9. phsyconoodler

    phsyconoodler Member

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    Quote:"These days I go with Planet Waves, not because of magical tone properties, but because I find that they are the most durable."

    Wow! We send them back by the hundred lot for warranty where I work.
    that's not durability in my book.Even monster cables have issues.
    Everything made overseas these days is prone to failures.All about quality controls,not materials.
     
  10. WaltC

    WaltC Member

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    I like any canare or proco instrument cable with neutrik or equivalent plugs.
     
  11. shango

    shango Member

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    I tried Planet Waves cables twice and they failed both times. I've had better luck with Hosa.
     
  12. Koop

    Koop Member

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    :agree

    I've used Planet Waves - not the most durable IMHO, now I'm onto Mogami.
     
  13. shango

    shango Member

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    Yeah, Mogami cables are great, too. I bought one 10 years ago and it's going strong.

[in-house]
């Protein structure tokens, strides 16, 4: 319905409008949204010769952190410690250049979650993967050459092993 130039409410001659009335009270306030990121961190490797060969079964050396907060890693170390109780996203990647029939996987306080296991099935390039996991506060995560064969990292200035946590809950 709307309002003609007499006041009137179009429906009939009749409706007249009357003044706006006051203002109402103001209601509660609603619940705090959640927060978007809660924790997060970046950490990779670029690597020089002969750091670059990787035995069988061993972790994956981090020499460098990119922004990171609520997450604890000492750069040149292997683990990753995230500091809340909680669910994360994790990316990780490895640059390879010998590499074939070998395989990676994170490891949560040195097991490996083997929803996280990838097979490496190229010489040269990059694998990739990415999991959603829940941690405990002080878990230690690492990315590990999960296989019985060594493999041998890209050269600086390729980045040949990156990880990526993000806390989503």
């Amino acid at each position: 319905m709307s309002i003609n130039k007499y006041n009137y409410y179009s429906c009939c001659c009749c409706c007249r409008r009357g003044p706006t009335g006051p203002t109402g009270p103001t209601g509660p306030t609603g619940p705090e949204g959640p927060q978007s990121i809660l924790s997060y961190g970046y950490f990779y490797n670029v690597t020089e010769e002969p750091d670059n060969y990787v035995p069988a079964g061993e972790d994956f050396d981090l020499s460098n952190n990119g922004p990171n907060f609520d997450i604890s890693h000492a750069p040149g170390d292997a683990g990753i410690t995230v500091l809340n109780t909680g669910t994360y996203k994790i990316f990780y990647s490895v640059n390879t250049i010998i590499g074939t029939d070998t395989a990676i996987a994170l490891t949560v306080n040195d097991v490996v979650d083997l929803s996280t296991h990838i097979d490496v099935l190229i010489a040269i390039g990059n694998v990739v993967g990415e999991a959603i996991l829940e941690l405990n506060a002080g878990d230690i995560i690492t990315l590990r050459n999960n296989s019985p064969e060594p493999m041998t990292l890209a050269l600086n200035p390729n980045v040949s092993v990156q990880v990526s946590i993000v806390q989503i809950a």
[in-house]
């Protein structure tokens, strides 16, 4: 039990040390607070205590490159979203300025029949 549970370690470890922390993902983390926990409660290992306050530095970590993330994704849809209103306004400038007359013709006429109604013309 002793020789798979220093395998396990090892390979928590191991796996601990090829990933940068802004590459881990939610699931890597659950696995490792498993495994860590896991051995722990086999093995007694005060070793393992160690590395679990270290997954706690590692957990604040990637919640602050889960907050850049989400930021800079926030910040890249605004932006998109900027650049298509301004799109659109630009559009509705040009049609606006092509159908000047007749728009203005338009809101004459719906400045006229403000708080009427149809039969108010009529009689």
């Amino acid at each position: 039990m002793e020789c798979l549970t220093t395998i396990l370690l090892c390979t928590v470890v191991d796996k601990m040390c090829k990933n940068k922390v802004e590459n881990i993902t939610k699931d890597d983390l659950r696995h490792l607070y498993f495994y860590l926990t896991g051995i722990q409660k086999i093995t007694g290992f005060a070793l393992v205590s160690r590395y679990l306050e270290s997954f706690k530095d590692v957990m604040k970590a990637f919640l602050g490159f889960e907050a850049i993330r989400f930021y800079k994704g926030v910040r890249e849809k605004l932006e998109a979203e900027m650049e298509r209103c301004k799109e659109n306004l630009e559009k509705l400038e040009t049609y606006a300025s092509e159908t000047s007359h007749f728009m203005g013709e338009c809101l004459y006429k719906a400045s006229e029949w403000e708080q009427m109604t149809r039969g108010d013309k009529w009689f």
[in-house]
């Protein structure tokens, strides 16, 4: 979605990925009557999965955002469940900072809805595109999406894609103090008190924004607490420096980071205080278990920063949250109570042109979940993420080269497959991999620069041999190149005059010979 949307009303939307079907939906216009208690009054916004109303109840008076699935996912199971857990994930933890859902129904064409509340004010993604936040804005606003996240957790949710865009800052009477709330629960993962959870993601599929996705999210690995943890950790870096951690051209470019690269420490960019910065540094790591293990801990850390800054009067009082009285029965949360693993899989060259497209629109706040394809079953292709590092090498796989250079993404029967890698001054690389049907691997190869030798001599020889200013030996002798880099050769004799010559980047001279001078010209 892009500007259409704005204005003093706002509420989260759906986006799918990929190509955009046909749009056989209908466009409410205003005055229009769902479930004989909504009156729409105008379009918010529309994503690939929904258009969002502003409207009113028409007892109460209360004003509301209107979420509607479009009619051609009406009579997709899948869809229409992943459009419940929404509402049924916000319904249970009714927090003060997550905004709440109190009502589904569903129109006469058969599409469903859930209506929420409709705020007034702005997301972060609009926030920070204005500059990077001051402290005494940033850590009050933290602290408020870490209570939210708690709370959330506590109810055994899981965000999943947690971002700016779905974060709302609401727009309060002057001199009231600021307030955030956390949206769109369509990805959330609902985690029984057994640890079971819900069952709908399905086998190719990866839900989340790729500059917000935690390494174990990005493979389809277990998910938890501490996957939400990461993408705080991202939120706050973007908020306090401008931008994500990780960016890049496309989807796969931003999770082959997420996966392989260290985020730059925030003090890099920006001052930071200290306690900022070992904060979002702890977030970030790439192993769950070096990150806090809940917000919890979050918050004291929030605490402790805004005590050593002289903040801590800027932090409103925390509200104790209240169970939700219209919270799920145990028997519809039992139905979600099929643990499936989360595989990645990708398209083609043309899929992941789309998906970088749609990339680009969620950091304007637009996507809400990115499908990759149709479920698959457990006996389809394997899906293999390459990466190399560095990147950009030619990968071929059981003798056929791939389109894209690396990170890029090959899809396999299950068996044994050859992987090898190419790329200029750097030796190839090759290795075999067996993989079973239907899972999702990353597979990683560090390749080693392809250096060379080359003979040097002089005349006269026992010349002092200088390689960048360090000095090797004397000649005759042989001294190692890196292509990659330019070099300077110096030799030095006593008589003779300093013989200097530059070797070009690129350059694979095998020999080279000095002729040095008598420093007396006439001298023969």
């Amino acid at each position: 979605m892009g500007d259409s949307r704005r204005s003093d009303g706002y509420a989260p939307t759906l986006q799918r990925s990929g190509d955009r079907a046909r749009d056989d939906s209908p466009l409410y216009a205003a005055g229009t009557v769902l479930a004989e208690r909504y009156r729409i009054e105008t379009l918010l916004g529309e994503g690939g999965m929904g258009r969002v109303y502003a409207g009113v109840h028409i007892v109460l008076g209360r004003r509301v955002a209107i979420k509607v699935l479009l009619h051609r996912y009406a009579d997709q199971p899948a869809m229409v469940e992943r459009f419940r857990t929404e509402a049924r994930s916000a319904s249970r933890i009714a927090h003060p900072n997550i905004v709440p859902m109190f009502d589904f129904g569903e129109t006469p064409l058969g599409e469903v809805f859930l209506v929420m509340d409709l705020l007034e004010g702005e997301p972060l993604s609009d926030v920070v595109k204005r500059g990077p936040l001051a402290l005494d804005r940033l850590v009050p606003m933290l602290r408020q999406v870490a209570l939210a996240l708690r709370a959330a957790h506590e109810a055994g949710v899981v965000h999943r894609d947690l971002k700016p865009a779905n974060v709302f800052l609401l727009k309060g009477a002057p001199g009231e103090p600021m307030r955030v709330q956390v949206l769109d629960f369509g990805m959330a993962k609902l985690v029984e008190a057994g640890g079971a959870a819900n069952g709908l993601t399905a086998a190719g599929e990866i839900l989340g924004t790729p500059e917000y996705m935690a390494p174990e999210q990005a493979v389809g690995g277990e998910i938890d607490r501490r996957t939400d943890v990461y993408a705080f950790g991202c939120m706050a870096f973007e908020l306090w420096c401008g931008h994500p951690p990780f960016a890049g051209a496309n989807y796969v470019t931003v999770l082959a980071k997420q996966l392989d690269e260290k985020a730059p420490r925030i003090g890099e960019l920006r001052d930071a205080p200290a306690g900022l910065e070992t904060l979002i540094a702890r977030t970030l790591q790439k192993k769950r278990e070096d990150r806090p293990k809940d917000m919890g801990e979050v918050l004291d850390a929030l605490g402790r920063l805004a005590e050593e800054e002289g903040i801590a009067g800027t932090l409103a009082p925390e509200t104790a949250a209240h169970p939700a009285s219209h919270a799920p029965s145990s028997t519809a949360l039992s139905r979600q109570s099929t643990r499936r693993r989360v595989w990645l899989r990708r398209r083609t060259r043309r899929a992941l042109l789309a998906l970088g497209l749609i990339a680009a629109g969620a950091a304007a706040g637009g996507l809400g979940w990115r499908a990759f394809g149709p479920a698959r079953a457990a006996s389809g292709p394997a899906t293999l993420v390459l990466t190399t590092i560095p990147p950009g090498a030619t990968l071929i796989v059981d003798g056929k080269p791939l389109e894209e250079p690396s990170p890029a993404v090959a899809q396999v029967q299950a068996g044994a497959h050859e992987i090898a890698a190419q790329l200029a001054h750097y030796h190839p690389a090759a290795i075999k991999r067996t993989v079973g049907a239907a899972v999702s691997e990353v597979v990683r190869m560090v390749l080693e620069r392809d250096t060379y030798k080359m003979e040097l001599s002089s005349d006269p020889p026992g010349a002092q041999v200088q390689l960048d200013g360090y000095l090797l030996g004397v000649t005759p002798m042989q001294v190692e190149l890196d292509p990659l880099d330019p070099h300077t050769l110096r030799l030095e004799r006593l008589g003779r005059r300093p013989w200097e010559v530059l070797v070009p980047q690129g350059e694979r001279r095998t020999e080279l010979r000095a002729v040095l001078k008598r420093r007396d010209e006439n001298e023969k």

14. Ronsonic

    Ronsonic Member

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    I'm agreed. While I won't argue whether some fancy cable has a fancy sound, I will argue that quality cable sound perfectly good and that their reliability is a much higher priority.

    Cable made by a company like Mogami or Canare and plugs from Neutrik or Switchcraft will do nicely. ProCo and Whirlwind make real cables.
     
  15. nrandall85

    nrandall85 Member

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    My favorite all-arounders are Mogami 2524, and Canare (a little darker sounding.)